Career Advice for Job Seekers

Will AI benefit higher-skilled workers more, just like calculators did?

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Steven Rothberg AvatarSteven Rothberg
May 31, 2023

In my blog post yesterday, I tried to make the argument that the introduction of artificial intelligence (AI) into our personal and professional lives will impact different kinds of workers differently. I am confident that is the case but far less confident that I or anyone else can accurately or even reasonably predict who will be the winners and who the losers.

In yesterday’s blog article, I argued that the increased use of AI in the workplace will be somewhat similar to the increased use of calculators in that the benefits accrued mostly to lower-skilled workers who were suddenly qualified to do a lot more work as their lack of computational skills no longer proved to be a barrier. But was that actually true? Were lower-skilled workers actually the primary beneficiaries of the introduction of calculators into the office, or did more of the benefits accrue to higher-skilled workers?

Much like calculators transformed mathematical operations and, therefore, the workplace, AI promises a similar, if not more profound, revolution in today’s working world. The power of AI is its ability to take on complex tasks that go far beyond simple automation. While there are certainly benefits to lower-skilled workers, it’s the higher-skilled workers who stand to gain the most from the AI revolution.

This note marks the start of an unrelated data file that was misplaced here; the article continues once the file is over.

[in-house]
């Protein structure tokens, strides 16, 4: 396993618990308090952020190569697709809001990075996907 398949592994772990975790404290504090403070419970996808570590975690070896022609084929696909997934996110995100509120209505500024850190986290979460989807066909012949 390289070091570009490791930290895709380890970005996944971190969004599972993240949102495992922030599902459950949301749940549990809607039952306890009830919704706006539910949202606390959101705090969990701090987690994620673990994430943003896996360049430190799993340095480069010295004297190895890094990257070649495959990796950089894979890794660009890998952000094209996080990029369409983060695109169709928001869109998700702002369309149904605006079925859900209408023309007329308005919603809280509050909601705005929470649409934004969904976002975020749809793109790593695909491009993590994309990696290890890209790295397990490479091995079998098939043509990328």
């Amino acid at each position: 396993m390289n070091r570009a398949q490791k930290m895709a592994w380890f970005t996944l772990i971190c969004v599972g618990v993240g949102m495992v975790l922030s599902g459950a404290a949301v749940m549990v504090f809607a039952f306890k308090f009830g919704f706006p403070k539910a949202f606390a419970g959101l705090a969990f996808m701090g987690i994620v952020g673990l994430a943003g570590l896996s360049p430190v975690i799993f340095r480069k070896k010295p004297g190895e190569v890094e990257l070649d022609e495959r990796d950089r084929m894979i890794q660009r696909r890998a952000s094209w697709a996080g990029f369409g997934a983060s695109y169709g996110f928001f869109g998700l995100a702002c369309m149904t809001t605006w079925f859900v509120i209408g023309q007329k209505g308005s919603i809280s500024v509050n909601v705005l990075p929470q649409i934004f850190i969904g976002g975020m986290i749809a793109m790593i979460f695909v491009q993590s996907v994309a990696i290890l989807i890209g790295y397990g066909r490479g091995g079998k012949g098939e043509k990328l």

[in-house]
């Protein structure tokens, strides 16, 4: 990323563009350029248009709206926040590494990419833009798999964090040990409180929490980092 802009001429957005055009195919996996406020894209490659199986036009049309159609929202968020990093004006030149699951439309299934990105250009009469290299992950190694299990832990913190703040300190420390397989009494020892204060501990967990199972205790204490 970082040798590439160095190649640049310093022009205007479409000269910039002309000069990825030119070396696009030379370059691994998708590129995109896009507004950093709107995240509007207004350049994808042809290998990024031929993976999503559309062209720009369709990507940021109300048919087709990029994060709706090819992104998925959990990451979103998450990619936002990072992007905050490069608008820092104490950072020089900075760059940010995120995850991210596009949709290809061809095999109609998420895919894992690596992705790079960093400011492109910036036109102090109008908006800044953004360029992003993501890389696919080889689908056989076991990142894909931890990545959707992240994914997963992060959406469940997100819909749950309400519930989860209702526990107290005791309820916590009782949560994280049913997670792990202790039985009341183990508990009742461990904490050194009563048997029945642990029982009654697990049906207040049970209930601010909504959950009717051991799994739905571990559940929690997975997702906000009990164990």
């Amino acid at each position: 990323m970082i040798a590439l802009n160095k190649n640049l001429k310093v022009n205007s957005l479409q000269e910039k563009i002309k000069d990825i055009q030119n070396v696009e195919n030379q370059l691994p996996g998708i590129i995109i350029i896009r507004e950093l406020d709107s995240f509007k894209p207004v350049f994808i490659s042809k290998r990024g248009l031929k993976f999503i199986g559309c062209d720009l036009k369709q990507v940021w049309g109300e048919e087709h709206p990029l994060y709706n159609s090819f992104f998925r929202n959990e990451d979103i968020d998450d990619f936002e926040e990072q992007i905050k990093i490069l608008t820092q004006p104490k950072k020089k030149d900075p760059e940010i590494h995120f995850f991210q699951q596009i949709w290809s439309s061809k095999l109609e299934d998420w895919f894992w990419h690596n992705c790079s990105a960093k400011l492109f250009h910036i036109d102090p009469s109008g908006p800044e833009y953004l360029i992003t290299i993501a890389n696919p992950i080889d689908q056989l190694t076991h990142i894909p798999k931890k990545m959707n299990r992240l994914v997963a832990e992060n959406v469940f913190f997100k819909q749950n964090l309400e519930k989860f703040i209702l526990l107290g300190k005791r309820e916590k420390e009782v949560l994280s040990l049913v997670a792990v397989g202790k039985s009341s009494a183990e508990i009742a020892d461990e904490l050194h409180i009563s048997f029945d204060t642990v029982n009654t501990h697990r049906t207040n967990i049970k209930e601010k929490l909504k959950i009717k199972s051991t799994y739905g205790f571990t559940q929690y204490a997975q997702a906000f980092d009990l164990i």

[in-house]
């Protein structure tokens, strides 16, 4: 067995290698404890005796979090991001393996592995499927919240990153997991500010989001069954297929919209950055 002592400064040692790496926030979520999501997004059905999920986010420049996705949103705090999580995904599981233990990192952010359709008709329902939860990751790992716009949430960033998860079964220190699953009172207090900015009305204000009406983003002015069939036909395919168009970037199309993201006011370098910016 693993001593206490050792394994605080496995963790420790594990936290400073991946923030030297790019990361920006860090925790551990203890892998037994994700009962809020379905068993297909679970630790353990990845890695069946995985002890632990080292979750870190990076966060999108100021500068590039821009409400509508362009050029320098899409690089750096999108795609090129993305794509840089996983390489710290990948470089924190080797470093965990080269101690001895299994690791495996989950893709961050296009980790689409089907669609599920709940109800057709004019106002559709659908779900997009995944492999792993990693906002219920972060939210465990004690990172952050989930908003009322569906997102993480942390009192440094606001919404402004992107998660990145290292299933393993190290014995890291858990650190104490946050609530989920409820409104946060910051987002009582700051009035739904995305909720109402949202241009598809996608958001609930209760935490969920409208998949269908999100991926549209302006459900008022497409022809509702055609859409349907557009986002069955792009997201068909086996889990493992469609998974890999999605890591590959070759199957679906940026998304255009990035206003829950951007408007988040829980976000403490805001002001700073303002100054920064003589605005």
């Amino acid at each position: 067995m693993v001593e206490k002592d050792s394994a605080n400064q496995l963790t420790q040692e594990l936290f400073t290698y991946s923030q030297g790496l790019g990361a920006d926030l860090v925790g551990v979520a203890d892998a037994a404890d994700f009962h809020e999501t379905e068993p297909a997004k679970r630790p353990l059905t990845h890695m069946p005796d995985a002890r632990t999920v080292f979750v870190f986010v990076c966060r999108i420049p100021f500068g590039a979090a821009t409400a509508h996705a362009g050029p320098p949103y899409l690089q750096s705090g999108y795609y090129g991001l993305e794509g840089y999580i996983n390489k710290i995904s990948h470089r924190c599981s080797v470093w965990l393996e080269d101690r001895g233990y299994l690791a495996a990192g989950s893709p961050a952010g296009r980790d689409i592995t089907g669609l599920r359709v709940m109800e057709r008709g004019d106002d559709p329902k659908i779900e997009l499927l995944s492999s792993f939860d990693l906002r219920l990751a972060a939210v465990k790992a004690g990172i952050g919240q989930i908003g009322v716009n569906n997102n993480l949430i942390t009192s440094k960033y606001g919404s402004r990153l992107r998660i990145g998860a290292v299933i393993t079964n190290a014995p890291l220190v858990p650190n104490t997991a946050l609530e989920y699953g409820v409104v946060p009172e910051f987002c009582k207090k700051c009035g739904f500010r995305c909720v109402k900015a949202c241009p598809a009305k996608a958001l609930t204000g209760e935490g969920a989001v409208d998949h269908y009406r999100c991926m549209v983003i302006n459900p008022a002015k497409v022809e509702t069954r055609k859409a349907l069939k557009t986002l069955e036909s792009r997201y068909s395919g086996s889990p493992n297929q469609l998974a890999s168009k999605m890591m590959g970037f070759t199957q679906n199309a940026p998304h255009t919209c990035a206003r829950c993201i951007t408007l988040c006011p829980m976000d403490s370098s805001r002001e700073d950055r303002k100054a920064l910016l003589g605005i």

The Differentiating Factor: The Case of the Calculator

The introduction of the calculator was undeniably a significant milestone. By automating mathematical calculations, it enabled anyone to perform complex mathematical operations. While this opened up new opportunities for lower-skilled workers, the true potential of calculators was unlocked by those with higher mathematical skills. The calculator did not replace the need for these skills but instead augmented them.

Professionals in fields such as engineering, economics, and statistics who already had a deep understanding of mathematical concepts could leverage calculators to execute calculations more rapidly and accurately, further enhancing their productivity. So, although calculators were of benefit to lower-skilled workers, another way of looking at them was that any benefit to lower-skilled workers was more than offset by benefits to higher-skilled workers.

AI: The Augmented Intelligence

AI holds real potential in its ability to augment human intelligence, particularly for higher-skilled workers. AI can take on tasks that require complex problem-solving abilities, pattern recognition, and predictive analysis. These are capabilities that could significantly amplify the productivity of professionals such as data scientists, software developers, doctors, and engineers.

For instance, a data scientist can leverage AI algorithms to analyze vast quantities of data, identify trends, and make predictions with higher accuracy and in less time. Doctors can use AI to analyze patient data, make accurate diagnoses, and plan more effective treatment strategies. AI tools can amplify the expertise of these higher-skilled professionals, enabling them to make more informed decisions and achieve better outcomes.

As we move into a future increasingly shaped by AI, it’s crucial to recognize the potential of this technology to enhance the skills of our workforce. While one possibility is that AI will help lower-skilled workers perform their tasks more efficiently, it seems just as likely to me that it will be the higher-skilled workers who stand to gain the most from AI’s ability to augment human intelligence and push the boundaries of what’s possible.

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